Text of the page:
www.themoviemind.com

Much shorter movie.
 
2012-07-10 03:09:10 PM

Tobin_Lam: The batter hasn't even seen the pitcher let go of the ball, since the light carrying that information arrives at about the same time the ball does.

I thought the ball was going .9C, not C


Operative qualifier bolded. .9C and C over the distance of 60'6" isn't appreciable.
 
2012-07-10 03:12:09 PM

Tobin_Lam: The batter hasn't even seen the pitcher let go of the ball, since the light carrying that information arrives at about the same time the ball does.

I thought the ball was going .9C, not C


That's close enough to C for the batter's brain not to have processed what is happening before he's engulfed by plasma.
 
2012-07-10 03:13:17 PM
But what Randall didn't account for was that the catcher had his Higgs Boson Adjusting Device and he dialed down the mass of the baseball to nothing so therefore the pitch was actually able to exceed c and was able to strike out the batter yesterday. We can worry about the effects of the gamma rays tomorrow.
 
2012-07-10 03:14:28 PM

Tobin_Lam: The batter hasn't even seen the pitcher let go of the ball, since the light carrying that information arrives at about the same time the ball does.

I thought the ball was going .9C, not C


Correct. Hence the word "about". The (remainder of the) ball would be 90% of the way there before the photons reach the batter's eyes to indicate the ball had even been released.
 
2012-07-10 03:16:40 PM

guestguy: [m5.paperblog.com image 465x347]

[mimg.actressarchives.com image 450x304]

[www.themoviemind.com image 385x209]

Much shorter movie.


Ok, that was pretty good.
 
2012-07-10 03:18:35 PM

Owangotang: What the...? OK So a pitcher throws a ball 80 mph, then it "magically" accelerates to .9c? Then SCIENCE!

So it's normal pitch, then magic, then science.

Keep it.


or . . . you know, you could read the article . . . whatever works for you.

The question was:

What would happen if you tried to hit a baseball pitched at 90% the speed of light?

Therefore the mechanics getting to that point are irrelevant. The main question is what is a baseball going .9C going to do.

//interesting thought experiment.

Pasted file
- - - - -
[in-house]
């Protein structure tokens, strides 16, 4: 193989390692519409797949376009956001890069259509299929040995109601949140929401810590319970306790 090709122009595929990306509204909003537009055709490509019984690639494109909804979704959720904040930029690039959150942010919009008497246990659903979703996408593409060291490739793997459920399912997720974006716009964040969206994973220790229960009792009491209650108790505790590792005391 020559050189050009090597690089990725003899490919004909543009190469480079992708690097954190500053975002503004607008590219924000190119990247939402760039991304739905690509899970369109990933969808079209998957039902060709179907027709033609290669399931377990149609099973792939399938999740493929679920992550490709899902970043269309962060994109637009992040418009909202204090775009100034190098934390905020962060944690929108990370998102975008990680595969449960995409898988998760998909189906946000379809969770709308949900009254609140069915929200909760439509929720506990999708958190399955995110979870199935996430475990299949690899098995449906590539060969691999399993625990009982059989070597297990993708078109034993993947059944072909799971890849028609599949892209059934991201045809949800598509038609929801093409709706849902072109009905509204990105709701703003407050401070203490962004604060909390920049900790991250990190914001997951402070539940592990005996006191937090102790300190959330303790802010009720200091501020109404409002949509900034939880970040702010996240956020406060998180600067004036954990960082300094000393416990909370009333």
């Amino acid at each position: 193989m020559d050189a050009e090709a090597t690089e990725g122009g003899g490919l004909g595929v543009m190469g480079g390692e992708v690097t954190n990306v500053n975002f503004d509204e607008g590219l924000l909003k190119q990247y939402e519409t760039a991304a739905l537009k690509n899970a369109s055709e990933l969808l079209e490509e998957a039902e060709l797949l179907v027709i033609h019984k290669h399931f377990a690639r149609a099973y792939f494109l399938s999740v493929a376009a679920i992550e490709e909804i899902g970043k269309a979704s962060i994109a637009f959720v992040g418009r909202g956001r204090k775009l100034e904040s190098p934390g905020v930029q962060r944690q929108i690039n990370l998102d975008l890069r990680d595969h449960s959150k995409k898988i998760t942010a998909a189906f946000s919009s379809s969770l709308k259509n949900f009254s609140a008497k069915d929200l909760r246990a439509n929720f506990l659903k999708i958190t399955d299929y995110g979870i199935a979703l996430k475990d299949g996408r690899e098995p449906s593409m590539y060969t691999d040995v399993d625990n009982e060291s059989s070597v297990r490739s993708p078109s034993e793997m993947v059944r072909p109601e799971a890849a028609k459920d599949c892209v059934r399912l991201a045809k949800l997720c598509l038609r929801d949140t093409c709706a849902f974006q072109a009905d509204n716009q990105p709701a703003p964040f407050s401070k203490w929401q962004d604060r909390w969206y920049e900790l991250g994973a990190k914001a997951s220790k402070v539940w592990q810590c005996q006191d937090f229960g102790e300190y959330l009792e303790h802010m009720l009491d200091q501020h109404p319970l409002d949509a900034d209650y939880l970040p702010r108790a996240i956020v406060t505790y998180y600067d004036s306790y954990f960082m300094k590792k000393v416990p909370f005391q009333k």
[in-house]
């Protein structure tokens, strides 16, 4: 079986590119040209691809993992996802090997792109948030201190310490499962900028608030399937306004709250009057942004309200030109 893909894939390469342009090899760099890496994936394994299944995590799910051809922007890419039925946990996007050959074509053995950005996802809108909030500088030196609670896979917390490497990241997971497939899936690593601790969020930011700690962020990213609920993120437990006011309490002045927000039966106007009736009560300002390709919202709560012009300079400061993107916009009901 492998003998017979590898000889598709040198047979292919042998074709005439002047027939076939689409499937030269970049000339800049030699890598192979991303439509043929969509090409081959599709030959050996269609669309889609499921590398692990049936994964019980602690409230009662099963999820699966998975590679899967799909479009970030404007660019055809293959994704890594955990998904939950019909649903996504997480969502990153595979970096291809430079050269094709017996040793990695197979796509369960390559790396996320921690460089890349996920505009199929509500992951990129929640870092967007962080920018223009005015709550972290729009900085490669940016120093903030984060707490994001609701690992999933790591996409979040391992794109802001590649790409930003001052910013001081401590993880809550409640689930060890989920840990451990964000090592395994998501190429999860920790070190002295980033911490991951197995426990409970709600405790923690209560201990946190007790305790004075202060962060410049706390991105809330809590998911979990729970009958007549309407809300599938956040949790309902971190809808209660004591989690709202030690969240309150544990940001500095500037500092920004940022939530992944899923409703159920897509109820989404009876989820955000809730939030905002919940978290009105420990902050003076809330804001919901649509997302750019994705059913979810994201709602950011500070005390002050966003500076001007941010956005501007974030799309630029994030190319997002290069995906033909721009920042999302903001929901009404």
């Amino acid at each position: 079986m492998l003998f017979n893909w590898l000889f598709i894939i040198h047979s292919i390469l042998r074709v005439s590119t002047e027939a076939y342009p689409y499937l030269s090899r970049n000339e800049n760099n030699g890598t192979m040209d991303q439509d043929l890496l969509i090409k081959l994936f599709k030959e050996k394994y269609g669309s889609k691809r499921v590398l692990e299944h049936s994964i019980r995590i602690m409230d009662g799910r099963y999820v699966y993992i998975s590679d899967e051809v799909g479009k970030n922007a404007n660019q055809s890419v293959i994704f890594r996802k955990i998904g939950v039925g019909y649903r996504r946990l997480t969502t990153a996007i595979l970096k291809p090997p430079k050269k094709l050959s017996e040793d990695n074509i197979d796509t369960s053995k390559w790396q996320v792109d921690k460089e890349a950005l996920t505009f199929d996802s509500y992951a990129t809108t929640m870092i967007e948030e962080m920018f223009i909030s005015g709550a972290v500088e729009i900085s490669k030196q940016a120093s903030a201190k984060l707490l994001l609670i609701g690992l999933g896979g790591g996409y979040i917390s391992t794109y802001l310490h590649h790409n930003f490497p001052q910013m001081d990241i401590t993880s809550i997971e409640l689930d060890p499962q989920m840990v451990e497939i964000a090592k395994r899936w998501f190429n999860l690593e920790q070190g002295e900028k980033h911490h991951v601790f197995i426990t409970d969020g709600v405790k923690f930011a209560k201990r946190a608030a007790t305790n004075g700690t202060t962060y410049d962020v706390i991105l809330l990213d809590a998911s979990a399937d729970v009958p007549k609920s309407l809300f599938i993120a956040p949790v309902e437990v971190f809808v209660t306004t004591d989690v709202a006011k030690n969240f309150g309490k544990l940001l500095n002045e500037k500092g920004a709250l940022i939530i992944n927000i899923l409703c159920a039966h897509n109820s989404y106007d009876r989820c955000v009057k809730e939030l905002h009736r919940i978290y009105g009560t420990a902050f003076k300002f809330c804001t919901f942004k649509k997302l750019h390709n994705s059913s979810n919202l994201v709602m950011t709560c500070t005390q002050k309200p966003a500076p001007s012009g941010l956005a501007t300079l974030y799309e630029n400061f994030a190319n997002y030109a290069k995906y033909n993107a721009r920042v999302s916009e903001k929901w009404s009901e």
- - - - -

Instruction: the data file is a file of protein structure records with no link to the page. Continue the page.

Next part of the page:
\messy outcome.
 
rpm
2012-07-10 03:20:16 PM

Khellendros: Correct. Hence the word "about". The (remainder of the) ball would be 90% of the way there before the photons reach the batter's eyes to indicate the ball had even been released.


And then add several ms processing time. It's long gone by the time he sees it.
 
2012-07-10 03:22:57 PM

escherblacksmith: What would happen if you tried to hit a baseball pitched at 90% the speed of light?

Therefore the mechanics getting to that point are irrelevant. The main question is what is a baseball going .9C going to do.



I would be very curious to see his experiment carried out further - assume the bat is moving at 0.9c in the swinging motion the instant it strikes the ball over the plate. The relativistic effects of two objects traveling in opposite directions at 0.9c making contact, the energy release, the newly fused elements (wood + the remainder of the plasma ball core), etc. That would be pretty cool.
 
2012-07-10 03:24:48 PM
You put snot...

img853.imageshack.us

on the ball?
 
2012-07-10 03:25:10 PM

Khellendros: guestguy: [m5.paperblog.com image 465x347]

[mimg.actressarchives.com image 450x304]

[www.themoviemind.com image 385x209]

Much shorter movie.

Ok, that was pretty good.


i52.tinypic.com

You know, man, if we ever make it home, I'm going to do so much farking cocaine. I'm gonna rape so many flaming biatches. I'll be like, "What time is it? After 5:00? Damn. Time to go rape me some flaming biatches."
 
2012-07-10 03:39:00 PM
nnnnnnnnnnnnnnnnnNNNNEEEEEERRRRRRRRRRRDSSSSsssssssssss

// Was that a slider?
 
2012-07-10 03:43:02 PM
Funniest thing I've read in months.

/not sure why
 
2012-07-10 03:56:04 PM

squidgod2000: Funniest thing I've read in months.

/not sure why


Probably the instant incineration of all parties involved. That gets me every time.
 
2012-07-10 04:00:54 PM
Awesome.
 
2012-07-10 04:08:13 PM
That would explain why Cano couldn't hit a homerun last night.
 
2012-07-10 04:08:22 PM
i.imgur.com
 
2012-07-10 04:10:08 PM

squidgod2000: Funniest thing I've read in months.

/not sure why


Honestly, the bit that really got me was the mention of the fact that this would be a walk by baseball rules.
 
2012-07-10 04:27:21 PM

escherblacksmith: Owangotang: What the...? OK So a pitcher throws a ball 80 mph, then it "magically" accelerates to .9c? Then SCIENCE!

So it's normal pitch, then magic, then science.

Keep it.

or . . . you know, you could read the article . . . whatever works for you.

The question was:

What would happen if you tried to hit a baseball pitched at 90% the speed of light?

Therefore the mechanics getting to that point are irrelevant. The main question is what is a baseball going .9C going to do.

//interesting thought experiment.
\messy outcome.


Not true.

The comic actually makes a point of showing the pitcher throwing the ball at 80mph, then it magically accelerates to .9C. That's not a thought experiment and it's not science.